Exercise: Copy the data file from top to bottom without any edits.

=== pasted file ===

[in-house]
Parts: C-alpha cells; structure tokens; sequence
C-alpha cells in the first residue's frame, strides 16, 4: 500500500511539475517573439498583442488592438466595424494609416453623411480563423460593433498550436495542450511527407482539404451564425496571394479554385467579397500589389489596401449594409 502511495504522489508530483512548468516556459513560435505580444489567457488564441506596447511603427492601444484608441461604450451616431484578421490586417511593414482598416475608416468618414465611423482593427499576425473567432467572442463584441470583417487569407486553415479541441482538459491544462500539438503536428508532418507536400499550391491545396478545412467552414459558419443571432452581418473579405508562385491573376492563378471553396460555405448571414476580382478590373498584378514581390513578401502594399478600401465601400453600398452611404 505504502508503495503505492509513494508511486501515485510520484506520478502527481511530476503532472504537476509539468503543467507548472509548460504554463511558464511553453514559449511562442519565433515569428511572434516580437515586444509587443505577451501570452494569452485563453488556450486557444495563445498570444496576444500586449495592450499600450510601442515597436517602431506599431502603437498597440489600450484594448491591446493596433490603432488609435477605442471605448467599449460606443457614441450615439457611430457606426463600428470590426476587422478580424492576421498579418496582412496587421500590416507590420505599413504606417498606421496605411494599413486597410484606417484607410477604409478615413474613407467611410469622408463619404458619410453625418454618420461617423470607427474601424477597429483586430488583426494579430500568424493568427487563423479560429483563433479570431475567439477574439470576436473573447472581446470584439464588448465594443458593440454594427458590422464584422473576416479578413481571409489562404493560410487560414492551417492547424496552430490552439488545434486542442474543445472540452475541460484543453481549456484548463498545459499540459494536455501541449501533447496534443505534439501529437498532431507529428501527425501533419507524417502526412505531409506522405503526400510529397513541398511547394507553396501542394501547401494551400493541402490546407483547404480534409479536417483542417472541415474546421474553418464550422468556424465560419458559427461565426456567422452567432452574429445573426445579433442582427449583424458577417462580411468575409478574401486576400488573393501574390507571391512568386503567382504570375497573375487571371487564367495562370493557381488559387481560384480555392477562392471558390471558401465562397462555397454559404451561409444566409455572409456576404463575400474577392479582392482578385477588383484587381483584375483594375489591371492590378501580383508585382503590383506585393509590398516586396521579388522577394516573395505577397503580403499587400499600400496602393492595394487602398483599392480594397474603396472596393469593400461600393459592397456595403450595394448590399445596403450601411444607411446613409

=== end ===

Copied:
[in-house]
Parts: C-alpha cells; structure tokens; sequence
C-alpha cells in the first residue's frame, strides 16, 4: 500500500511539475517573439498583442488592438466595424494609416453623411480563423460593433498550436495542450511527407482539404451564425496571394479554385467579397500589389489596401449594409 502511495504522489508530483512548468516556459513560435505580444489567457488564441506596447511603427492601444484608441461604450451616431484578421490586417511593414482598416475608416468618414465611423482593427499576425473567432467572442463584441470583417487569407486553415479541441482538459491544462500539438503536428508532418507536400499550391491545396478545412467552414459558419443571432452581418473579405508562385491573376492563378471553396460555405448571414476580382478590373498584378514581390513578401502594399478600401465601400453600398452611404 505504502508503495503505492509513494508511486501515485510520484506520478502527481511530476503532472504537476509539468503543467507548472509548460504554463511558464511553453514559449511562442519565433515569428511572434516580437515586444509587443505577451501570452494569452485563453488556450486557444495563445498570444496576444500586449495592450499600450510601442515597436517602431506599431502603437498597440489600450484594448491591446493596433490603432488609435477605442471605448467599449460606443457614441450615439457611430457606426463600428470590426476587422478580424492576421498579418496582412496587421500590416507590420505599413504606417498606421496605411494599413486597410484606417484607410477604409478615413474613407467611410469622408463619404458619410453625418454618420461617423470607427474601424477597429483586430488583426494579430500568424493568427487563423479560429483563433479570431475567439477574439470576436473573447472581446470584439464588448465594443458593440454594427458590422464584422473576416479578413481571409489562404493560410487560414492551417492547424496552430490552439488545434486542442474543445472540452475541460484543453481549456484548463498545459499540459494536455501541449501533447496534443505534439501529437498532431507529428501527425501533419507524417502526412505531409506522405503526400510529397513541398511547394507553396501542394501547401494551400493541402490546407483547404480534409479536417483542417472541415474546421474553418464550422468556424465560419458559427461565426456567422452567432452574429445573426445579433442582427449583424458577417462580411468575409478574401486576400488573393501574390507571391512568386503567382504570375497573375487571371487564367495562370493557381488559387481560384480555392477562392471558390471558401465562397462555397454559404451561409444566409455572409456576404463575400474577392479582392482578385477588383484587381483584375483594375489591371492590378501580383508585382503590383506585393509590398516586396521579388522577394516573395505577397503580403499587400499600400496602393492595394487602398483599392480594397474603396472596393469593400461600393459592397456595403450595394448590399445596403450601411444607411446613409